Hezbollah’s core supporters are invariably those who are most financially dependent. Hezbollah operates and funds what an estimated twelve schools, twelve medical clinics, and at least four hospitals. Party members also get free medical care as well other social welfare benefits. All of this happens in the absence of government support. In his most recent speech, Secretary General Sayyed Hassan Nasrallah has promised financial and material assistance to families whose homes have been damaged or destroyed by Israel over the past four weeks. Through their consistency in improving the material wellbeing of their supporters, Hezbollah has ensured that the individual-pride of their supporters is largely protected and preserved. Consequently, they have managed to secure the loyalty of thousands of dependent families. And additionally, they have also managed to protect communitarian-pride.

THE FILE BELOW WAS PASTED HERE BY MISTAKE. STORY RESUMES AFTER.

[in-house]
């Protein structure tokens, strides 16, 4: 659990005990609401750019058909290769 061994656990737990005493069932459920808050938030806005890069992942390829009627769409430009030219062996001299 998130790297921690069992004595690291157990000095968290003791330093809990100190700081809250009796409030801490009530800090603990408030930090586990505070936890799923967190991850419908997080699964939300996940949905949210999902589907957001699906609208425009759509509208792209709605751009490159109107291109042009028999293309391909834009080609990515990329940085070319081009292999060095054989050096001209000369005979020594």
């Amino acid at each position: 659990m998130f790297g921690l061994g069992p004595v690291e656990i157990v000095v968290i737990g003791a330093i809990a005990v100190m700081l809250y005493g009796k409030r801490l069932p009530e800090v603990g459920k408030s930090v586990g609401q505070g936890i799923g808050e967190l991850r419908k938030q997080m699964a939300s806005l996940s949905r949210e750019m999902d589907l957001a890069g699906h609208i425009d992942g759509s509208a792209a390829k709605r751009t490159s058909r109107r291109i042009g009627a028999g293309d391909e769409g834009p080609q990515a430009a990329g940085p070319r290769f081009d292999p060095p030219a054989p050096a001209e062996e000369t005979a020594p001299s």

To its credit, Hezbollah was able to engage in warfare with the Israeli Defense Forces (IDF) longer than any regular Arab army. While it may seem logical, given their guerilla tactics, this fact has been exploited rhetorically by the party’s leadership in order to enhance their supporters’ sense of communitarian-pride. In the words of Nasrallah, the Shi’ite community in Lebanon has restored Arab pride in the face of an otherwise impregnable enemy. This has instilled a sense of communitarian-pride in many self-identified Arabs. Anything that might threaten that pride would be strongly resisted.